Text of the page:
During times of infection our cells can shift trace minerals into or out of storage in a defensive mechanism against the pathogens. Some may be harmed by losing access to a mineral necessary for their survival and other types may be harmed by increased levels, toxic to the pathogen.
Iron is stored and not made into hemoglobin during times of inflammation, possibly because of the survival strategies against pathogens. During chronic inflammation however the lack of hemoglobin causes a type of anemia that isn't related to a lack of iron in the diet or other B vitamins. Anemia causes symptoms of fatigue and possibly feeling cold and more confused or having difficulty concentrating. (Trace Metals, page 210) (Anaemia of Chronic Disease: An In Depth Review)
Lab tests to consider for diagnostic purposes are listed in a copy of a publication by Morley Robbins (biomarkers for anemia of chronic inflammation) Magnesium and copper adequacy may help restore health. (Food sources were in a recent post: Trace Metals - it's teamwork) Increasing iron intake would not be a solution. Improving the underlying chronic inflammatory condition/s would likely lead to normal hemoglobin production and stop the increased storage of iron. Zinc adequacy may also be important for improving anemia. (Serum Zinc Is a Major Predictor of Anemia and Mediates the Effect of Selenium on Hemoglobin in School-Aged Children in a Nationally Representative Survey in New Zealand) Zinc is essential for immune function. (Zinc and immune function: the biological basis of altered resistance to infection)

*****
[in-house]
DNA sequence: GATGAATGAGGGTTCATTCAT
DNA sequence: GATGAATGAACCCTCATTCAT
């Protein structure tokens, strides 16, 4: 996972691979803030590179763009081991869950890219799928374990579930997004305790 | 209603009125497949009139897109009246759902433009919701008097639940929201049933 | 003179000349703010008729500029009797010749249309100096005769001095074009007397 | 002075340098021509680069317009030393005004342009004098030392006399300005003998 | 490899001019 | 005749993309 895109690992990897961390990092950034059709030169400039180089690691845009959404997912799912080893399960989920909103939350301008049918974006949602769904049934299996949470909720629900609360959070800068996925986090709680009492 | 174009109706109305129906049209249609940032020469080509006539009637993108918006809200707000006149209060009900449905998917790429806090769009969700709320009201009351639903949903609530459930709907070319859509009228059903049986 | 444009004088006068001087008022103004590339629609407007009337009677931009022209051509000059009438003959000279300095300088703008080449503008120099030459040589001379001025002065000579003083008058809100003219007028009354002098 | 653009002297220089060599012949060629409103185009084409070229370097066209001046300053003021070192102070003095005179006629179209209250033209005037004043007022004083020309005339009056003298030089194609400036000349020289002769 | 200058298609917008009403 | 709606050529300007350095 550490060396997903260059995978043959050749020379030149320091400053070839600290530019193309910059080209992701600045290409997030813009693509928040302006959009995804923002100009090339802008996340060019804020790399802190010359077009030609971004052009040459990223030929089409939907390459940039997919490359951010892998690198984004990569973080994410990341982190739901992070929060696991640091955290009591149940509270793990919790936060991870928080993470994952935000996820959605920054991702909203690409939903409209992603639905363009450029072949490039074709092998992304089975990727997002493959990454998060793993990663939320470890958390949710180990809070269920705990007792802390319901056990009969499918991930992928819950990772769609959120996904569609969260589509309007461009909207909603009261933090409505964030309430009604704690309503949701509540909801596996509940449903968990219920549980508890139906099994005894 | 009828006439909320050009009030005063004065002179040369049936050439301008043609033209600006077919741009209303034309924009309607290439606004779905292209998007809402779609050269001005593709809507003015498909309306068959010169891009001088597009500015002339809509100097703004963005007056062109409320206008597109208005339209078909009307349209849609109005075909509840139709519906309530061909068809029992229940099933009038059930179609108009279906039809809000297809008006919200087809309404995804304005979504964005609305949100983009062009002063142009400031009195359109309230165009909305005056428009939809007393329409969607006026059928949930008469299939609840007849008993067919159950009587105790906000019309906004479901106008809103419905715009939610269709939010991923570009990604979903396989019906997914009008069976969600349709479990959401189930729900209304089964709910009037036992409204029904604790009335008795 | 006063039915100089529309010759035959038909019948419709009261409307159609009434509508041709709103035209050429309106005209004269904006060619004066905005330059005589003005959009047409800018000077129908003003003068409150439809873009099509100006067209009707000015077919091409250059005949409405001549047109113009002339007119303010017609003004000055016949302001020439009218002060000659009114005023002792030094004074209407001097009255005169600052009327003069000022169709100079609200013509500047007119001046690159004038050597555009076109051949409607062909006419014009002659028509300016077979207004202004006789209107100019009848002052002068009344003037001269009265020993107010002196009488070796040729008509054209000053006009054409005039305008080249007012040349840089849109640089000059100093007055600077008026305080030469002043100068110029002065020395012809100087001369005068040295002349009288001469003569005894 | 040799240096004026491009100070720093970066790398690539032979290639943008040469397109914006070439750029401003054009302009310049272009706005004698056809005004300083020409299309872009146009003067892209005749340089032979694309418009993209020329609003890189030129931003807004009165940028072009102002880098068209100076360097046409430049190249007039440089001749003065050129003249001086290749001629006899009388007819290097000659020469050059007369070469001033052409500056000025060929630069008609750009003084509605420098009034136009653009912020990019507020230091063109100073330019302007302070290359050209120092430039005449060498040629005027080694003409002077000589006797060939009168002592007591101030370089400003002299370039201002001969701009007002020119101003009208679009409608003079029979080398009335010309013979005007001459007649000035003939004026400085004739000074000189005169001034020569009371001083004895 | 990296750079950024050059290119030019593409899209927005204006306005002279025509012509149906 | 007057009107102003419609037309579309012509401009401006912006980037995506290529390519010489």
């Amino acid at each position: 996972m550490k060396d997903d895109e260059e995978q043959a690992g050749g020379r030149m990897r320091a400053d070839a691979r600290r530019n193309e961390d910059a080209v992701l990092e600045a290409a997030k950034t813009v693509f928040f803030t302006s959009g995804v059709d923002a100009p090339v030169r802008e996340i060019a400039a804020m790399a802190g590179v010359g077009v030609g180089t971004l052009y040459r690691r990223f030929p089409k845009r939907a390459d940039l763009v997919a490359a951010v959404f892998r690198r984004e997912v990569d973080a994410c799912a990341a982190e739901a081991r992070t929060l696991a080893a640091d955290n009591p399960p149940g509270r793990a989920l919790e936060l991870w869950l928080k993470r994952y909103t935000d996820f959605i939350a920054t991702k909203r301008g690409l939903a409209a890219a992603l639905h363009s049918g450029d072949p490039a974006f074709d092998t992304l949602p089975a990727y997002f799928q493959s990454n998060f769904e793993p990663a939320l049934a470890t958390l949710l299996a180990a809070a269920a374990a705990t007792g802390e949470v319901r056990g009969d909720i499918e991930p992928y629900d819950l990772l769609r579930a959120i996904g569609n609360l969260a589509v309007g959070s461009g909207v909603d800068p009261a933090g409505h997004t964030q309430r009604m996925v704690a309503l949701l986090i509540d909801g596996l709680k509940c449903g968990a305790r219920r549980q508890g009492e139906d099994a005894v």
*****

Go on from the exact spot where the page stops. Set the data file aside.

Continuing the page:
Nrf2,a gene and protein involved in our immune function and antioxidant production, is also involved in iron and hemoglobin metabolism.
(Emerging Regulatory Role of Nrf2 in Iron, Heme, and Hemoglobin Metabolism in Physiology and Disease)
(Nrf2 and selenoproteins are essential for maintaining oxidative homeostasis in erythrocytes and protecting against hemolytic anemia)
Some food and menu ideas for increasing phytonutrients in the daily diet that may help the body increase production of Nrf2, : Nrf2 Promoting Foods.
Reference: Trace Metals and Infectious Diseases, Ed. by Jerome O. Nriagu and Eric P. Skaar, (2015, MIT Press, mitpress) pp 210
Disclaimer: Opinions are my own and the information is provided for educational purposes within the guidelines of fair use. While I am a Registered Dietitian this information is not intended to provide individual health guidance. Please see a health professional for individual health care purposes.